Such large income gains by professional/managerial men and women inevitably increased income inequality among families. Between 1979 and 2000 household incomes of married-couple families with children grew for all families, but exponentially more for the top 20 percent of all families, who saw their income jump by 66 percent. In the six years leading up to the crisis, from 2000-2006, when married-couple family incomes were declining or barely growing, wives’ earnings made all the difference: wives’ earnings either reduced the decline in family income which occurred across the bottom three-fifths of all married couple families with children or allowed for small increases in real family incomes in the top two-fifths.
Of course, once we chart the changing family fortunes of all prime-age men and women, which include, in addition to married couple families, families where parents living together are not married, single parents with a cohabiting partner, parents living with a relative or other adult, and solo parents, the picture darkens even further. For all families headed by adults age 25-54, the last thirty years have seen median family income plummet by 29 percent in the lowest income families (the bottom 30 percent of all families) and by 13.2 percent for families in the middle 50 percent of the income distribution. Meanwhile, rather than losing ground, median income rose for families in the top 20 percent.
Borrowing to keep up
In addition to increasing women’s hours in paid labour, families also survived through taking on debt. Although media and pundit excoriation of “profligate and irresponsible” borrowing is widespread, household debt, at least for families, reflected efforts to simply maintain their standard of living when housing and healthcare expenses were climbing and employment increasingly unstable. A 2005 survey of “low and middle” income households with credit card debt found that almost one in three had used credit cards in the last year to pay for basic expenses including, rent or mortgage, medical, groceries, utilities or insurance.
Credit card debt also partially drove the rise in mortgage debt. Homeowners who borrowed on their homes did so to pay off their debts rather than for conspicuous consumption. A 2005 survey of households with credit card debt found that half of these households used home equity loans to pay down credit card debt. For those homeowners targeted by predatory lenders, refinancing was primarily through ultimately disastrous sub-prime mortgages.
In 2006, 61 percent of subprime loans went to people who could have qualified for loans with better terms. Women were 32 percent more likely than men to receive a subprime loan and 41 percent more likely to receive a high-cost subprime mortgage. The gap between men and women became greater as incomes rose: women earning over twice the median income in their local area were 46 percent more likely than men with similar incomes to receive subprime mortgages. Women of colour were more likely than white women to be sub-prime borrowers. As debt rose, so did the number of personal bankruptcies, increasing 400 percent between 1980 and 2002. Again, while pundits and politicians cited consumer irresponsibility to justify restrictive changes in the bankruptcy laws, overspending was not leading families into financial ruin. In 2001 “trouble managing money” or “credit card overspending” accounted for less than 6 percent of family bankruptcies; nearly 90 per cent of bankruptcies were driven by a job loss, a medical problem, a family breakup or some combination of all three.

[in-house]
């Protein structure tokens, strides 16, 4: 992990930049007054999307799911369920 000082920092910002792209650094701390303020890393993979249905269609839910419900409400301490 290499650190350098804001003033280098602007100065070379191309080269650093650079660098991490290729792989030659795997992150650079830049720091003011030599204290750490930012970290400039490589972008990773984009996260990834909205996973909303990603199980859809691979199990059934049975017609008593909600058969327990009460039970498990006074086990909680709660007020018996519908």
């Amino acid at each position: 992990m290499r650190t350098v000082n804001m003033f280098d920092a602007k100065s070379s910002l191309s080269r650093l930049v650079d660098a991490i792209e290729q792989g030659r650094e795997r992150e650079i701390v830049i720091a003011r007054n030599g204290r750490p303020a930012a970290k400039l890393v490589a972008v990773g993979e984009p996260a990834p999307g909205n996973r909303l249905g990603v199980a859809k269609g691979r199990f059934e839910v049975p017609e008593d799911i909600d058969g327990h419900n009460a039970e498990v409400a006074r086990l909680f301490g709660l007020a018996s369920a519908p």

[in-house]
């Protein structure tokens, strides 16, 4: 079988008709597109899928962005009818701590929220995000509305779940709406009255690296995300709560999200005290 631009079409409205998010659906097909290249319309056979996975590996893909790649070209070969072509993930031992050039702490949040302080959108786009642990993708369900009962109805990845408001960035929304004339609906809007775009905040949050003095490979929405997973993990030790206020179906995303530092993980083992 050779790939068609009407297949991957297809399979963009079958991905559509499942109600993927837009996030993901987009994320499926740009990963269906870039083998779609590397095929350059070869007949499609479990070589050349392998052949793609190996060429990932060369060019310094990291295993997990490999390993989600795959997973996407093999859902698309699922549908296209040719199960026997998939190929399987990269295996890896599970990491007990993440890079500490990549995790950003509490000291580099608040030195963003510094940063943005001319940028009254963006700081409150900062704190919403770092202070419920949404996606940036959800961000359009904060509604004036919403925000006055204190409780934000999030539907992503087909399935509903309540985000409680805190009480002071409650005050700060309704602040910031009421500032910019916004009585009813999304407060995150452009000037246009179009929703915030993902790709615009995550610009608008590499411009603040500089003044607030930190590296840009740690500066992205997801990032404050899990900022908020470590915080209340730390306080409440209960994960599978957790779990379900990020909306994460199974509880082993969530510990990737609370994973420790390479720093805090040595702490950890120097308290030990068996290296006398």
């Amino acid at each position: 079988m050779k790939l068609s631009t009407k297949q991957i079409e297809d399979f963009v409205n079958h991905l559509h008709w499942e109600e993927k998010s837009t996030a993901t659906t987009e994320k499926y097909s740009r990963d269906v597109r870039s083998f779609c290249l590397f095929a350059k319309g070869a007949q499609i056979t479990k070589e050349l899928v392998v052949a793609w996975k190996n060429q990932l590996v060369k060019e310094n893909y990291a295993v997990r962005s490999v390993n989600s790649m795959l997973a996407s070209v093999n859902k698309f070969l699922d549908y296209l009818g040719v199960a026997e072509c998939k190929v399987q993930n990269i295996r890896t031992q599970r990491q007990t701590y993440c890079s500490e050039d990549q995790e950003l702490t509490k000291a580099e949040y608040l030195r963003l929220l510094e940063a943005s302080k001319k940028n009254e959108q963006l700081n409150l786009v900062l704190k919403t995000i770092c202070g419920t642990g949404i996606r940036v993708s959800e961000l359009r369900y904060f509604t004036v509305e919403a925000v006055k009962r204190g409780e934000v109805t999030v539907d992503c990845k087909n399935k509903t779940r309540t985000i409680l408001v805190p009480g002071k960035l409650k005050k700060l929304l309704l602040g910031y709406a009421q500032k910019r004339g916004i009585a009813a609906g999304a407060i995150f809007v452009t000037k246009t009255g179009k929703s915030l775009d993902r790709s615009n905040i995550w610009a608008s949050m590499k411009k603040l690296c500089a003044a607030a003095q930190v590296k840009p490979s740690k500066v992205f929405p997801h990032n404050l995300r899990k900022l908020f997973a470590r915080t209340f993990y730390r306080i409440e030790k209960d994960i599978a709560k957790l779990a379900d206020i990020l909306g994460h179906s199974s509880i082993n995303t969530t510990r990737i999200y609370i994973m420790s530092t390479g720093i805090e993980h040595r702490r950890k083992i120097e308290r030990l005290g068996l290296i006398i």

Who takes care?
Although the last thirty years have seen profound changes in gender relations, timing of marriage and first childbirth, life expectancy, and household formation, the core answer to this question is still the family household and kin networks.
Throughout the life cycle, families and family households provide a private safety net within which kin share unpaid care work, living space and income. The first and most important point here is that care remains largely a private responsibility of the family household and takes significant amounts of time. It is only by pooling their time and incomes that individuals are able to deliver the care that children, injured and ill adults, and elders need.
In families where women and men work full time, men do more housework and care giving than in families where women work part-time or not at all. Still, across the increasing variety in family arrangements, women’s care work provides the bedrock of family survival.
Just in caring for household members, married couples with children under 18 together put in from almost seven to almost 9.5 hours every day on average. In addition, close to one in five adults are providing unpaid care for a person 50 years or older, spending an average of 19 hours per week. Mothers have made room for paid work by cutting back on hours spent in housework and by getting help from male partners. Between 1965 and 2000 married fathers doubled the time they spend in housework (from 4.4 to 9.7 hours a week), while married mothers” time decreased by 44 percent. Yet women’s total unpaid labour time did not decrease commensurately, because some of the time saved on housework was devoted to increased hours caring for children.
Caring for children
Men do more childcare and housework than they used to, but fathers in many dual-earner families still specialize in paid work, while mothers shoulder more responsibilities for care. Among dual earning married couples with children under 18, full-time working fathers worked more hours per day than full-time working mothers (fathers’ workdays were 16 percent longer). Mothers employed full-time performed 52 percent more housework and childcare than their full-time working husbands. Not surprisingly, fathers had 28 percent more time for leisure and sports than did mothers. Full-time working mothers work many more hours (in paid and unpaid work combined) than mothers who are employed part-time or not employed. In other words, dual-earner strategies rest on an extension of women’s total working hours.
Caring for adults